FAQ: Re: key length

NIIBE Yutaka gniibe at fsij.org
Thu Aug 7 01:12:51 CEST 2014

On 2014-08-06 at 21:40 +0200, Bernd Eckenfels wrote:
> does the Card interface (and therefore the private key) in any way
> influence what signing/encryption keys are accepted or checked?

In the OpenPGP card protocol specification, there are "key
attributes".  When we execute the command line: 'gpg --card-status',
we see the information which is something like:

	Key attributes ...: 2048R 2048R 2048R

(It's the case for Gnuk Token.)  It means that it supports RSA
2048-bit for signing, decryption, and authentication.

Card implementation can support multiple key lengths.  There is a bit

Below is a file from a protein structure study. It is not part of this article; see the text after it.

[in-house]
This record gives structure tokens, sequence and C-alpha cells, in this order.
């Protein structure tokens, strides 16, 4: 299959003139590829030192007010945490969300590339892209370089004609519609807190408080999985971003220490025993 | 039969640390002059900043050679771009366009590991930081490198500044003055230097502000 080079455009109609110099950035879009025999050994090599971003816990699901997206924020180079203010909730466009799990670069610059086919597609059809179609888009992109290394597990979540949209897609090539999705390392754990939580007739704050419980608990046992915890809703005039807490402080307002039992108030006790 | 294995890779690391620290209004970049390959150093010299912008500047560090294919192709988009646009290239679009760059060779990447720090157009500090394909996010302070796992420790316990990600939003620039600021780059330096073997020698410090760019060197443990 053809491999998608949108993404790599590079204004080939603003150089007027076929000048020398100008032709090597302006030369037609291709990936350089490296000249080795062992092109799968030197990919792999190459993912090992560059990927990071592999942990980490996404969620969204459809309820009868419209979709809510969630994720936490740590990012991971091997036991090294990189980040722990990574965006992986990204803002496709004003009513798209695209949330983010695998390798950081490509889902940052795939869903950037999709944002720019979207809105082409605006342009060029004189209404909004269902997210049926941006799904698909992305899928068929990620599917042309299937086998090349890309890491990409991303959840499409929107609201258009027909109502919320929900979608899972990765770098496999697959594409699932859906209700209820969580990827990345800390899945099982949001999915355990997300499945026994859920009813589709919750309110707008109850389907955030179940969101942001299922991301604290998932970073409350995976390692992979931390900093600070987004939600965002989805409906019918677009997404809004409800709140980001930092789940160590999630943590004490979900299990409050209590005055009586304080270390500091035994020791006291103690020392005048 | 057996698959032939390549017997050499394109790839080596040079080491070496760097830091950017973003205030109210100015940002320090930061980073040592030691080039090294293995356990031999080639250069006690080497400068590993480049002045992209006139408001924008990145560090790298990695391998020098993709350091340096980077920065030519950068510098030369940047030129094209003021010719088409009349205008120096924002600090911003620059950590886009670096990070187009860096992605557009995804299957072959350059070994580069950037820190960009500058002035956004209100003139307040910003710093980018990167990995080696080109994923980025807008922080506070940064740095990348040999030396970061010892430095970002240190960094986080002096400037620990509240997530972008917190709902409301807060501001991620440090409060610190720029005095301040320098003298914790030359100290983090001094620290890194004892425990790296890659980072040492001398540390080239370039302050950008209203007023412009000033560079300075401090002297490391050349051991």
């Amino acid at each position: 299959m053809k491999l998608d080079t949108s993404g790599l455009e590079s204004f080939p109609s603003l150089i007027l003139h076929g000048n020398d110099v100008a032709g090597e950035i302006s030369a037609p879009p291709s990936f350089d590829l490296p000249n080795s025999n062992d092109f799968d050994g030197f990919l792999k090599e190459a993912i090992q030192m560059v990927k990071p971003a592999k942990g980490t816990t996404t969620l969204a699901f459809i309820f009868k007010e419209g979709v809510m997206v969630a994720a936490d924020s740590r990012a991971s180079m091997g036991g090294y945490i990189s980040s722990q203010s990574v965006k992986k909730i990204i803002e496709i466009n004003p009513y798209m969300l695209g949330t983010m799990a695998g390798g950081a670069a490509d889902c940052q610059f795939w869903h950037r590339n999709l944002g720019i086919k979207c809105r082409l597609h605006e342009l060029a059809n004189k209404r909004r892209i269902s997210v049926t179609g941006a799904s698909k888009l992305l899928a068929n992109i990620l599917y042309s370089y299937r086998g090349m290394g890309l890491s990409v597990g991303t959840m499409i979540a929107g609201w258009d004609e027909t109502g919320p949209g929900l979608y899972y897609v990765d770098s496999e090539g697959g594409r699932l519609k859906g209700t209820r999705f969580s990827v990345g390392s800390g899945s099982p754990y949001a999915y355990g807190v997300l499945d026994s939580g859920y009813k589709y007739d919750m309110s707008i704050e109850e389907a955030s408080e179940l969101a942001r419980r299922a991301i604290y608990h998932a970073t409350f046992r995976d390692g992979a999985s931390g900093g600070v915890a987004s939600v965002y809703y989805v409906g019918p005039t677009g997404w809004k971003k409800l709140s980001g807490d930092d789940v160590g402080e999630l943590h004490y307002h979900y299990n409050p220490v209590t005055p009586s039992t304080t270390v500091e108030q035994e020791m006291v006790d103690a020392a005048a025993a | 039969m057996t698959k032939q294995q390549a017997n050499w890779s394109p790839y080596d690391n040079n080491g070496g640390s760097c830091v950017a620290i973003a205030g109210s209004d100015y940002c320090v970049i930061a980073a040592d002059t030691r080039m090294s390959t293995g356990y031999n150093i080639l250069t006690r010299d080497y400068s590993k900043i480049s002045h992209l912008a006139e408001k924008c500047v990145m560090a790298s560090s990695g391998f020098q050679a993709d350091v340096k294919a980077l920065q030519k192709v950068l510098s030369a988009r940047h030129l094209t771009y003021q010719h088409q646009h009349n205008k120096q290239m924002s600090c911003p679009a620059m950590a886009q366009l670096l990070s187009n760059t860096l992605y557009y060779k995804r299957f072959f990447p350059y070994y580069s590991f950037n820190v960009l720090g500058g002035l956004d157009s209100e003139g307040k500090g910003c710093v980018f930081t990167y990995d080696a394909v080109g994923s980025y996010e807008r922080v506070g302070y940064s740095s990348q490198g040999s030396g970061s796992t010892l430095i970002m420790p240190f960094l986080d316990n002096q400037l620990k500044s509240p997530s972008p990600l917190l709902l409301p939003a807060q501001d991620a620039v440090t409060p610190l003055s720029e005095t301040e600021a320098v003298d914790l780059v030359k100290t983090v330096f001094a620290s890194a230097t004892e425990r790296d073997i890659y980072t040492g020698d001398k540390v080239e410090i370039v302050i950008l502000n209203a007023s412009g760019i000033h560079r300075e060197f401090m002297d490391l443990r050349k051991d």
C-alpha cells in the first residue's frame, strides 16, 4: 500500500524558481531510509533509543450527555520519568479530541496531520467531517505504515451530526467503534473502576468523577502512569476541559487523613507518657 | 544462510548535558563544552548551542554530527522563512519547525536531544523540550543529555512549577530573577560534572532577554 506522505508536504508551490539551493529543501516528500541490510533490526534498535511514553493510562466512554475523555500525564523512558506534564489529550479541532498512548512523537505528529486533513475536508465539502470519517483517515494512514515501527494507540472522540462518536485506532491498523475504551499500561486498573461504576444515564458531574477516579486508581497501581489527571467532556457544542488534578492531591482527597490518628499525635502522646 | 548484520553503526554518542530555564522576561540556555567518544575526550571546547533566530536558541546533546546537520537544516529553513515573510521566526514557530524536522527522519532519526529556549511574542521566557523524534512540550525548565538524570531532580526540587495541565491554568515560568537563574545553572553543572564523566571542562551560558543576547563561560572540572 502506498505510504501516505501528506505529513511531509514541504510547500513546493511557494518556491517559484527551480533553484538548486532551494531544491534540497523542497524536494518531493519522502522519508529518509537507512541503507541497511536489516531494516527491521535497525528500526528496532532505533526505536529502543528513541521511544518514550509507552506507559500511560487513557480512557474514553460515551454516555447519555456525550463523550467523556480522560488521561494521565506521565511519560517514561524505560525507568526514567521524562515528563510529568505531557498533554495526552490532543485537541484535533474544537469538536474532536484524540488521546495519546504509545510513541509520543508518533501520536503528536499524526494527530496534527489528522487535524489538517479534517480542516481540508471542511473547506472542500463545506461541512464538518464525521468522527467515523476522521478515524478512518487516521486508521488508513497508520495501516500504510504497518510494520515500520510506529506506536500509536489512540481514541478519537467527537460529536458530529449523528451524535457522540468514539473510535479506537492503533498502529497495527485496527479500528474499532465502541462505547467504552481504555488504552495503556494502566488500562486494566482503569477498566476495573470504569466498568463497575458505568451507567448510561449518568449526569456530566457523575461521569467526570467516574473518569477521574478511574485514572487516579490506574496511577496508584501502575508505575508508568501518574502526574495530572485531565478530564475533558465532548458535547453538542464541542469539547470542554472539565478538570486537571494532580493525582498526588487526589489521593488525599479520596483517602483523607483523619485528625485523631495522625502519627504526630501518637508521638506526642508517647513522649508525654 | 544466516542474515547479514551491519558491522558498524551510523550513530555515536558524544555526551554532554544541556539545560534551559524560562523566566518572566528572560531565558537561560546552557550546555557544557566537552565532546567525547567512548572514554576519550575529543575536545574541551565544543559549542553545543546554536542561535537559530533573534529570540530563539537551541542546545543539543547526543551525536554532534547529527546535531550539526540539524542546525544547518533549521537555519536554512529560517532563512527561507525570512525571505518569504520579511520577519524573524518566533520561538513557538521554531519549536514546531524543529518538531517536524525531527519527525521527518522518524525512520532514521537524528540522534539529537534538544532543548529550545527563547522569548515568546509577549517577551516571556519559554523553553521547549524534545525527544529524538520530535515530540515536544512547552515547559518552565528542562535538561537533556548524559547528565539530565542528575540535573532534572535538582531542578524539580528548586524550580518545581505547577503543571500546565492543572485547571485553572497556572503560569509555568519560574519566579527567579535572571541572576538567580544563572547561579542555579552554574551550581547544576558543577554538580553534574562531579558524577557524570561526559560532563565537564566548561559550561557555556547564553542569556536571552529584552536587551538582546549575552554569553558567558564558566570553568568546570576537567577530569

defined in the extended card capabilities, and when it's set, host can
write the key attributes to change its key length (if such a key
length is supported by card).

> If I have a large key I dont care if others can only produce smaller
> keys, as long as they can communicate with me, right?

How/Where to put private keys is up to users, and majority of users
don't use OpenPGP cards (yet), but there are no problem for OpenPGP
communication itself.  Besides, OpenPGP card only handles private
keys; it helps use of OpenPGP, but it doesn't cover all of OpenPGP

It just means: You can't put your private keys to (some) OpenPGP card
implementation if its key size or algorithm is not supported by the

When we consider a use-case of OpenPGP encryption to send a message to
multiple users, easiest target (to be attacked) could be weakest link.
So, it matters, smallest key size, weakest algorithm, or where private
keys are.

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